Congratulations on your new Kitten!

Here’s a guideline of basic information and recommendations for and about your new kitten’s arrival in your home.

Remember, we offer Lifetime Support!

Kittens may stress with the change of location, diet, etc. This could consist of sneezing, runny eyes/nose or possible diarrhea. This is not serious and should go away in a few days on its own. During the initial adjustment period kittens do best when confined to a quiet room with carrier, food/ water, & litter box easily accessible.

When you bring home your new kitten it is not advisable to allow them to interact with other animals immediately. They should be quarantined for a about 2 weeks to 30 days until they are used to your home and a slow introduction is always recommended. Animals stress when going to their new home. It is a period of huge change for them.

I hope you can understand what a massive upheaval it is in the kitten’s life to be moving to a new home. This is a period where any kitten is going to be experiencing a huge amount of stress as they adjust to their new normal. They are going to still be the loving, affectionate kitten you are hoping for, but they are going to need some help to minimize the stress. Managing their stress is important because of the impact it has on the immune system. Stress will have an impact on any living creature, and this includes your kitten. For this reason, among others, you will want to minimize your kitten’s stress.

By quarantine, I mean they should be kept in a single room and apart from other animals. This can be done by keeping them in something like a bedroom. It can be yours, or a family member for example. Obviously, there will need to be food, water, and a litter box in this room. Your kitten should have a lot of contact with people during this period. A smaller room (as compared to the entire house) will allow the kitten to adjust to its new surroundings more easily and will also help to minimize the amount of stress on its immune system. A stressed animal is more likely to become sick, so keeping your kitten away from other animals during this time is very important. I understand the desire to want to involve the kitten in your regular daily life as soon as possible. I get it, I really do. Try to focus on the bigger picture though. We all want your kitten to have many long, healthy years with your family. This short period of adjustment will help your kitten achieve that. Another benefit of having the kitten quarantine with you in your bedroom is that it will help the kitten to bond with you.

There is tons of information on the web, just Search for “New Kitten Checklist”.

Here are a couple articles that are useful to help you along.

What We Use & Recommend

  • Cat Food: I have been using Purina Pro Plan Dry Kitten Food for the kittens. I recommend keeping the kittens on the same food. Suddenly switching to another food can throw their digestive system out of whack and cause diarrhea. If you have older cats in the house and they eat something else, it should be okay to mix the two foods together.  Also, I recommend having food always available for your kitten (plus, this is what they are used to).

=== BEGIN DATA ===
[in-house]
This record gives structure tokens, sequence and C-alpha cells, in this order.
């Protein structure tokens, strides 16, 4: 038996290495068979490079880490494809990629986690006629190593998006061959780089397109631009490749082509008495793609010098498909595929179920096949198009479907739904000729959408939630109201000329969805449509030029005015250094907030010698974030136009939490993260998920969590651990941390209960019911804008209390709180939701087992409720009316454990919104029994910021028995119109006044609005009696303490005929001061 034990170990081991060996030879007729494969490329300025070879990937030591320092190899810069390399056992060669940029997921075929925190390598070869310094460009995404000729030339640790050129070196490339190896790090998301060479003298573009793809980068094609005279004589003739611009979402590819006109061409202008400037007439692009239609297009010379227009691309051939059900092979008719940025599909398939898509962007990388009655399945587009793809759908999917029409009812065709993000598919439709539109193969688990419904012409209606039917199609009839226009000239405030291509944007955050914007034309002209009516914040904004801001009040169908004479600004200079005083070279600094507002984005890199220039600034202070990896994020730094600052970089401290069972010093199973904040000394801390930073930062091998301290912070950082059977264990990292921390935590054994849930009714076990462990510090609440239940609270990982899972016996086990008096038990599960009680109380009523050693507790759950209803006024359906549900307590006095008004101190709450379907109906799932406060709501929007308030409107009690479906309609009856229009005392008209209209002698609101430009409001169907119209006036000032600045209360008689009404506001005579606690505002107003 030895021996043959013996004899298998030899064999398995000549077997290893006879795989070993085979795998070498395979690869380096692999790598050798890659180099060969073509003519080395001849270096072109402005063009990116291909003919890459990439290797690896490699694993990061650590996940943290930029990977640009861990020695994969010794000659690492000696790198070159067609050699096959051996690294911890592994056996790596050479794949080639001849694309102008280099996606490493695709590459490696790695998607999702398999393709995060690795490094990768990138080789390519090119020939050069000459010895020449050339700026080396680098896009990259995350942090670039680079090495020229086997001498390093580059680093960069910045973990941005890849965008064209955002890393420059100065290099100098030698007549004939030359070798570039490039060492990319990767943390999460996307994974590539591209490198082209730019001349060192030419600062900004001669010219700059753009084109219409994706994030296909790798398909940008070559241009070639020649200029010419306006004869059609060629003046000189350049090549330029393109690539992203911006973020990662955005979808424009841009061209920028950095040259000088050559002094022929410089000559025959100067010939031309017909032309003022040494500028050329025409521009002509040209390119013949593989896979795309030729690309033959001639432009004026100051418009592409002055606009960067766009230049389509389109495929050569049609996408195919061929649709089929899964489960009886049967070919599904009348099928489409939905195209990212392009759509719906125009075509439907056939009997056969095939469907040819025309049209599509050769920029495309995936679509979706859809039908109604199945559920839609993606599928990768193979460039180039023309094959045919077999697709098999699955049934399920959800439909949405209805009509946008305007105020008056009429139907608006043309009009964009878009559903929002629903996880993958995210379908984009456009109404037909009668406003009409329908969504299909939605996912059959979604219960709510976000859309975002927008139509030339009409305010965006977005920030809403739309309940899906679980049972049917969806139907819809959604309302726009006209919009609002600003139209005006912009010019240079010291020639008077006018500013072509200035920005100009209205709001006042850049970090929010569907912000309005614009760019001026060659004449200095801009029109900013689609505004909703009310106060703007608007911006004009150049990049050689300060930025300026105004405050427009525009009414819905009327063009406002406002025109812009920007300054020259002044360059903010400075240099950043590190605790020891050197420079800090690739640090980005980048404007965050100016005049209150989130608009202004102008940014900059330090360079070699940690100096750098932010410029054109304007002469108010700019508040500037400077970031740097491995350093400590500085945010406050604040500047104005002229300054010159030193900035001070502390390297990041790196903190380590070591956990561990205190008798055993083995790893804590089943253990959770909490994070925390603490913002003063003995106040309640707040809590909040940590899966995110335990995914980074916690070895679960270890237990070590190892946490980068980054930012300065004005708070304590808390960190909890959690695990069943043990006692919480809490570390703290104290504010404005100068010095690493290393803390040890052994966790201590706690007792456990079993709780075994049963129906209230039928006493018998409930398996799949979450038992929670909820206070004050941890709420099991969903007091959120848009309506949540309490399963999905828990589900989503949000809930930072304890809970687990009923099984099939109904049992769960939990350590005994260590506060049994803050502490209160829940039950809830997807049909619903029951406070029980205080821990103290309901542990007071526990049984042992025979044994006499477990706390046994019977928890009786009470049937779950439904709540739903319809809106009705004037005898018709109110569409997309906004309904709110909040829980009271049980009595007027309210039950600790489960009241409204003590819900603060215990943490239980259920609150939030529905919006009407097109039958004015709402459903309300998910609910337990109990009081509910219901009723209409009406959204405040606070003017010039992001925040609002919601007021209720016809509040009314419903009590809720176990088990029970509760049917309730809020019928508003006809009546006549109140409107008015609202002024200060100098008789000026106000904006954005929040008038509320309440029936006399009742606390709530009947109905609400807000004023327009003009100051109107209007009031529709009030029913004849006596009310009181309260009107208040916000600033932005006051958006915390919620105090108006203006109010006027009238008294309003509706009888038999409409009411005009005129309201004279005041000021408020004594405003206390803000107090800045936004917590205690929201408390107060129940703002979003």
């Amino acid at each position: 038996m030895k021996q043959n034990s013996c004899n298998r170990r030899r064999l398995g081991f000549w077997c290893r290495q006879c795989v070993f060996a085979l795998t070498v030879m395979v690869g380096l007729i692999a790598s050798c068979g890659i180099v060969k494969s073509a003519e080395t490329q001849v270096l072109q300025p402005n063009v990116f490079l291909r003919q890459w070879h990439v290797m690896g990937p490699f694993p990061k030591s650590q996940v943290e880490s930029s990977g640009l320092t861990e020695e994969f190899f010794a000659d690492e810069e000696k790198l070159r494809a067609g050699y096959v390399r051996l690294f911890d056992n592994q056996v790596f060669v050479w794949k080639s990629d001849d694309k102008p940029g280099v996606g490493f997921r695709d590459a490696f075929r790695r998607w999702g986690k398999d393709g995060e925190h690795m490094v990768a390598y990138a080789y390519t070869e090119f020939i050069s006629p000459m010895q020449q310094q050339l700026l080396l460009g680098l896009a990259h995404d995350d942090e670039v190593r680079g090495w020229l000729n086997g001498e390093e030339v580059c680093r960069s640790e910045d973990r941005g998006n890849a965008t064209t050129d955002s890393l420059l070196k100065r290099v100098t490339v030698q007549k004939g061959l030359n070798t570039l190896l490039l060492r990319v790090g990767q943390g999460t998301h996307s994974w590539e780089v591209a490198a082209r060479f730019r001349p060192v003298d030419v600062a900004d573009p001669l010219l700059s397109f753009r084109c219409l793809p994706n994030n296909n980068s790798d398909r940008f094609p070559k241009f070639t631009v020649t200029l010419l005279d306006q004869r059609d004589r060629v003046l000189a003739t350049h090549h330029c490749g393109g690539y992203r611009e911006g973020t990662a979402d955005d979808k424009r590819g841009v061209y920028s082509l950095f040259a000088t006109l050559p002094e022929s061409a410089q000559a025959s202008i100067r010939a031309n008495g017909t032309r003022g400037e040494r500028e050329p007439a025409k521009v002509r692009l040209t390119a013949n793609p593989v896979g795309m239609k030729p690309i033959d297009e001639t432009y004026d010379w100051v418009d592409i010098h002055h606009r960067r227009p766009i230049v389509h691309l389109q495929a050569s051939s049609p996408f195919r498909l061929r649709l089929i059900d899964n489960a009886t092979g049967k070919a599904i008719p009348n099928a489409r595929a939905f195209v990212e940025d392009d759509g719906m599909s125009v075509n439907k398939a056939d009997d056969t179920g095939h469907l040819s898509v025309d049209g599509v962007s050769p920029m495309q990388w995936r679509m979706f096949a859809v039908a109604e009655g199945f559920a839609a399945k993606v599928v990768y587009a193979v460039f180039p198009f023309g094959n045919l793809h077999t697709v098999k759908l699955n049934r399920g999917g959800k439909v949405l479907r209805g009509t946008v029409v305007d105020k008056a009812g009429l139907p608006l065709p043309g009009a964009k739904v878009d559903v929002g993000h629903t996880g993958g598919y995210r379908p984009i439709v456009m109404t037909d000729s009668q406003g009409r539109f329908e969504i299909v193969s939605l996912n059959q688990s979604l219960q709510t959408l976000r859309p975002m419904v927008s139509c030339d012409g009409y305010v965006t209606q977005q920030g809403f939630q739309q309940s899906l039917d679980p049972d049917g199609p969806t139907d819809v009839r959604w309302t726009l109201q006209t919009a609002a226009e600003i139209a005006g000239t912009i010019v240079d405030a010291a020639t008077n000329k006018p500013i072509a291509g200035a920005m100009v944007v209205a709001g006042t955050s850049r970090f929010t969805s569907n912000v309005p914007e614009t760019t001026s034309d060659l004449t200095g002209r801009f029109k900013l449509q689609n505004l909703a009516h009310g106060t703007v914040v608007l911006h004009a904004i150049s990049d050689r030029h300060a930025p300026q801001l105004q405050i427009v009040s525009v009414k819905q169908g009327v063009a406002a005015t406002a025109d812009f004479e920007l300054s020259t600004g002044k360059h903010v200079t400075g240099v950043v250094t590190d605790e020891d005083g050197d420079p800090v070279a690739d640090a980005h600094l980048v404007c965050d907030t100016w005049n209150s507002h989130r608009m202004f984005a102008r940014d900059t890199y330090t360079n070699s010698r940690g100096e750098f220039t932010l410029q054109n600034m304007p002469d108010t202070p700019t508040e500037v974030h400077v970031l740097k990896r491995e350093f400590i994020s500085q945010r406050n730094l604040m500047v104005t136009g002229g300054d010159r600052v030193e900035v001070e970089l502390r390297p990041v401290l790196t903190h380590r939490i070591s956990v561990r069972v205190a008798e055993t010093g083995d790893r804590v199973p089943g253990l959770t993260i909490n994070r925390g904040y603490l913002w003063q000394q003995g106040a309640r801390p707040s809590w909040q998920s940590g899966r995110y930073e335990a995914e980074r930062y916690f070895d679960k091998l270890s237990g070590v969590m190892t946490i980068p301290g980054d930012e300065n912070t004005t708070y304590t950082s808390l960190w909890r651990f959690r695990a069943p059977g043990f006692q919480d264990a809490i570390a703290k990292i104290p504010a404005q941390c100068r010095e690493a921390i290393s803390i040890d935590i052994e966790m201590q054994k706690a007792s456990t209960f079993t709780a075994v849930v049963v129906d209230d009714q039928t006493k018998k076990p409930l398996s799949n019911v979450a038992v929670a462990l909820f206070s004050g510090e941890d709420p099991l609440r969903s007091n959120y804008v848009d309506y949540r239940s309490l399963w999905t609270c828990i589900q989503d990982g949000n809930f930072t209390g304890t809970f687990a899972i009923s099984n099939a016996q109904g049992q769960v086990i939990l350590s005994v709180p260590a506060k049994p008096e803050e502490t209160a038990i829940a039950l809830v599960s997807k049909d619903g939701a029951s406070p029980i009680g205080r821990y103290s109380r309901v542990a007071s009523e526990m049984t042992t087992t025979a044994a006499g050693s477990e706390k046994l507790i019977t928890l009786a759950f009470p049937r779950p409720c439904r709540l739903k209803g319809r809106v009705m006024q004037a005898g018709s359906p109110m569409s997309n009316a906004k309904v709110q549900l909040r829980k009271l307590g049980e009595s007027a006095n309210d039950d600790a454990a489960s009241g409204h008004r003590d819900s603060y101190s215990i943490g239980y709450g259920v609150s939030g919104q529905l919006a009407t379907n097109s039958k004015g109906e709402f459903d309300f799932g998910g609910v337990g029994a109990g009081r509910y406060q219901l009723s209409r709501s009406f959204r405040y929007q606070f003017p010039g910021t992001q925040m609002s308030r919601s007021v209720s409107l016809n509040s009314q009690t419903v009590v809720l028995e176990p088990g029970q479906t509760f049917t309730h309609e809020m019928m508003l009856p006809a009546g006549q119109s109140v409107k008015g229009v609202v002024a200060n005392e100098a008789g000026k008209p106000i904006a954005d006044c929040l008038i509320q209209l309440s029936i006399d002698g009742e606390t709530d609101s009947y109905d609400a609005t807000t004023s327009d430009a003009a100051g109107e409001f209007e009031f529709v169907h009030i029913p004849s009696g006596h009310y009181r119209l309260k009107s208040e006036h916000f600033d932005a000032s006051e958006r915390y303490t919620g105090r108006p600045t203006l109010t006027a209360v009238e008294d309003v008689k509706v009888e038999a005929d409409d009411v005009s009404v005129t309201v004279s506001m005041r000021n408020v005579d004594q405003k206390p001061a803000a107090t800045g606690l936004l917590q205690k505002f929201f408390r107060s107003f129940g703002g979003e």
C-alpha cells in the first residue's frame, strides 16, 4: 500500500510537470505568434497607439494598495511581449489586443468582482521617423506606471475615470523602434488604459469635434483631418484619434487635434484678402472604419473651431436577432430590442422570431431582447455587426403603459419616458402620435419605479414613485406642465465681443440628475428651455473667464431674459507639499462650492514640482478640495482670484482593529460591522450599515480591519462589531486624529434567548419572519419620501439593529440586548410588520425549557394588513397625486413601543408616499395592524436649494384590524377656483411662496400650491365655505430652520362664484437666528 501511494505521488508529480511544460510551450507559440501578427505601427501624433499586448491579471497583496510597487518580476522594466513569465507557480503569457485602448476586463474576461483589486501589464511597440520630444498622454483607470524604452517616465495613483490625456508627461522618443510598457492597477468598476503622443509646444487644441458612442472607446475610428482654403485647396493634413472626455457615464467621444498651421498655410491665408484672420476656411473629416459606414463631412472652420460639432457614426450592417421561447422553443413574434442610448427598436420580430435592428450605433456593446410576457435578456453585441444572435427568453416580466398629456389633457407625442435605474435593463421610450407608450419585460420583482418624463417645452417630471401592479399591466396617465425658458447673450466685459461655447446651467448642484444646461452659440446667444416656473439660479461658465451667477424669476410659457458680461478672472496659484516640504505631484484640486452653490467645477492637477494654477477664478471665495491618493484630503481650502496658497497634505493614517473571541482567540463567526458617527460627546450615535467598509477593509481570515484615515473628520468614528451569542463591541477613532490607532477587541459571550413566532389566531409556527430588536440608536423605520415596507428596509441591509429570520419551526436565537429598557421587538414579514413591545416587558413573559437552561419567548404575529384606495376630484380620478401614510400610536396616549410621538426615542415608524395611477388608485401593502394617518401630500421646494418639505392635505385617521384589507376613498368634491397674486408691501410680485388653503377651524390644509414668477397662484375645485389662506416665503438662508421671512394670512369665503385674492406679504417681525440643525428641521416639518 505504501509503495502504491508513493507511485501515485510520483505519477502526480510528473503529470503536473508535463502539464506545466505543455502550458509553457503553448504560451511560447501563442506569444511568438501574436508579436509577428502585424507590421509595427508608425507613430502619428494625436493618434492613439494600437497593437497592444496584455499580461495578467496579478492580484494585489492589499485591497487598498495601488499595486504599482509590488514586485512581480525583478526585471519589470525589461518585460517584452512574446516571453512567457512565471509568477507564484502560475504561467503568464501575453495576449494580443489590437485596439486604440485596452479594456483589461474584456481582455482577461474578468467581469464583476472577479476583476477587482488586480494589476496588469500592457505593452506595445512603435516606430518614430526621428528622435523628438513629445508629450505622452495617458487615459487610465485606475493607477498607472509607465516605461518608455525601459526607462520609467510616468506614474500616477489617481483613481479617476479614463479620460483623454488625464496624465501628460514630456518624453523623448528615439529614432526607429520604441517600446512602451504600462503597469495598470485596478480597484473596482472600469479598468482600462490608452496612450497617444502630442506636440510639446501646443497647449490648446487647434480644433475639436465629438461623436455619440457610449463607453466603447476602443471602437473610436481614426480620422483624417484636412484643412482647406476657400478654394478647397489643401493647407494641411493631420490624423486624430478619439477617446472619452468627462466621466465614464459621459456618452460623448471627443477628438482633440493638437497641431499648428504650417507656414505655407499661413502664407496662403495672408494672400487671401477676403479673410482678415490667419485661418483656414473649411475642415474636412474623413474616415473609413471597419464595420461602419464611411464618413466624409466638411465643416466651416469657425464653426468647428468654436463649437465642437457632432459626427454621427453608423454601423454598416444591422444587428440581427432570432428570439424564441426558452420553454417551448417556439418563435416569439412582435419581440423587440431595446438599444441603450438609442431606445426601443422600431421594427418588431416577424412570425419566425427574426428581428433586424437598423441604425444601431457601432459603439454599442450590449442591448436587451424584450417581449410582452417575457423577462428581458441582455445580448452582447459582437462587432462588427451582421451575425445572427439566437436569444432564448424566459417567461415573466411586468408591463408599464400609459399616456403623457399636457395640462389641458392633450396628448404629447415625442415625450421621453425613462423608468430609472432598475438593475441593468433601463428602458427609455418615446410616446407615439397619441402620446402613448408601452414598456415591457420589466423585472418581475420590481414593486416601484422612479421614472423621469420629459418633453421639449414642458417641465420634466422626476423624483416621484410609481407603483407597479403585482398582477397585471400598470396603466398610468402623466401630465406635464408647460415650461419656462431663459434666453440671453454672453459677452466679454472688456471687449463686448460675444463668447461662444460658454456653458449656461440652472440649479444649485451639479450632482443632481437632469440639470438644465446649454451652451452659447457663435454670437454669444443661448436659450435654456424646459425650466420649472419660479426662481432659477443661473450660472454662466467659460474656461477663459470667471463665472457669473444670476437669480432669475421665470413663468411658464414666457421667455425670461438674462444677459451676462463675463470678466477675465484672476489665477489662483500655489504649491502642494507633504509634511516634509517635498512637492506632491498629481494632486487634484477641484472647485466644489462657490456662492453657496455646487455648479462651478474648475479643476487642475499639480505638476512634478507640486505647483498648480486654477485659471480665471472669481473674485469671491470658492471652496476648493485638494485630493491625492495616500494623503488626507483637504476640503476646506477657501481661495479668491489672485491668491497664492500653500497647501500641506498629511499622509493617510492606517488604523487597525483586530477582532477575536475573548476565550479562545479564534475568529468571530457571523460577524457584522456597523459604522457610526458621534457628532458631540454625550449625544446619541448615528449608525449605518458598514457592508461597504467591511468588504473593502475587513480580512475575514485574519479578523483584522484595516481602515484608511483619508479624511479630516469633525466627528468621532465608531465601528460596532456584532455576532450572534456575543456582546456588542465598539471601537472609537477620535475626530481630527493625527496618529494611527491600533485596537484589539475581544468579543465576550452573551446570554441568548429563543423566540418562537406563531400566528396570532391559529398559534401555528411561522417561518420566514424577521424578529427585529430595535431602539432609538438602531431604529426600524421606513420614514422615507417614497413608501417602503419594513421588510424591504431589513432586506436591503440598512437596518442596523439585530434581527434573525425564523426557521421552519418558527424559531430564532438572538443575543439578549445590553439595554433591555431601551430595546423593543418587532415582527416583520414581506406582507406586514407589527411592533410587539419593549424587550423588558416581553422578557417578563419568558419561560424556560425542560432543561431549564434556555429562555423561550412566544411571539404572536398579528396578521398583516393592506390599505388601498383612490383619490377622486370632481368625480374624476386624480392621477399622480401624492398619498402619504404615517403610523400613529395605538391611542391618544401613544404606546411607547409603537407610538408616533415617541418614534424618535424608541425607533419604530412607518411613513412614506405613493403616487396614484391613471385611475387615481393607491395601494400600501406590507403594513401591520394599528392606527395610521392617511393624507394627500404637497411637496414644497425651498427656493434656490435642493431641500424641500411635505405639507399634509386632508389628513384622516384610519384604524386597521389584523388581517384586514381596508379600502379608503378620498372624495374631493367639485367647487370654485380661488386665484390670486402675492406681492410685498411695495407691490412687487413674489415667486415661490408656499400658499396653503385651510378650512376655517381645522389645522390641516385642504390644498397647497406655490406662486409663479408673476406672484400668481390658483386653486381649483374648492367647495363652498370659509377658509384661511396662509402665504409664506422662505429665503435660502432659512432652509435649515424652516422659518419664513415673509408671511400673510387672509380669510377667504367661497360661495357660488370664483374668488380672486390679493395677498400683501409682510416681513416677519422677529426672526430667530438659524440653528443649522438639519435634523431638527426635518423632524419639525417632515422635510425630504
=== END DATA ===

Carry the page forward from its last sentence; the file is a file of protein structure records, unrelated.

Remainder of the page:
• Cat Litter- Really, it’s your choice. I have used many different kinds of cat litter, and the cats have never had any problems adjusting to the new litter. Now I’ve been using Fresh Step Total Control. The cats all seem to do well no matter what litter I use, even if I make a sudden change. I think the important thing is to remember you can change the litter, or change the location of the cat box, but never both at the same time.
  • Litter Pan – any pan will work, just remember that your kitty is going to grow, and you will need a large pan for your adult cat. I am a huge fan of the “Litter Robot” and the kittens have been using it since they were 6 weeks old. It’s pricey at about $400, but is an excellent automatic litter box. If you use this link, you get an automatic $25 discount: Best LitterBox
  • Schedule their first Vet appointment for within 72 hours of scheduled pickup date

Your kitten will need lifelong veterinary care and the time to start is right now. They will need to  continue their kitten vaccinations and deworming. 

An initial visit to the veterinarian for a checkup is important and part of our Contract. 

  • Your Kitten DOES NOT come microchipped.
  • Your veterinarian can also give you guidance on nutrition, show you how to do things such as nail trimming and can provide answers to your questions about being a first-time cat parent.
  • It’s also important to establish a client/veterinarian relationship now, while your new family member is just starting out.
  • Activate your free 30 Day Trupanion Pet Insurance the day before, day of, or day after your kitten leaves. PIN CODE is: BR1SC3122
  • Good quality kitten food
  • Fresh water
  • A “sanctuary” room where he can be initially confined
  • Uncovered litter box (low sides for easy entry)
  • Scoopable, unscented litter
  • Litter scoop
  • Food bowl (a size that’s easy for a kitten)
  • Water bowl (separate from the food bowl)
  • Scratching post (sisal covered)
  • Soft grooming brush
  • Nail trimmers
  • Safe toys for solo play
  • Interactive play toys (fishing pole design)
  • Cozy bed
  • Hiding places (box on its side, cat condo, cat tunnel, etc)
  • Cat carrier
  • Cat tree (for climbing)
  • Identification (microchip, ID tag, breakaway collar)
  • Treats for training (or you can use the kitten’s food)
  • Clicker (optional training too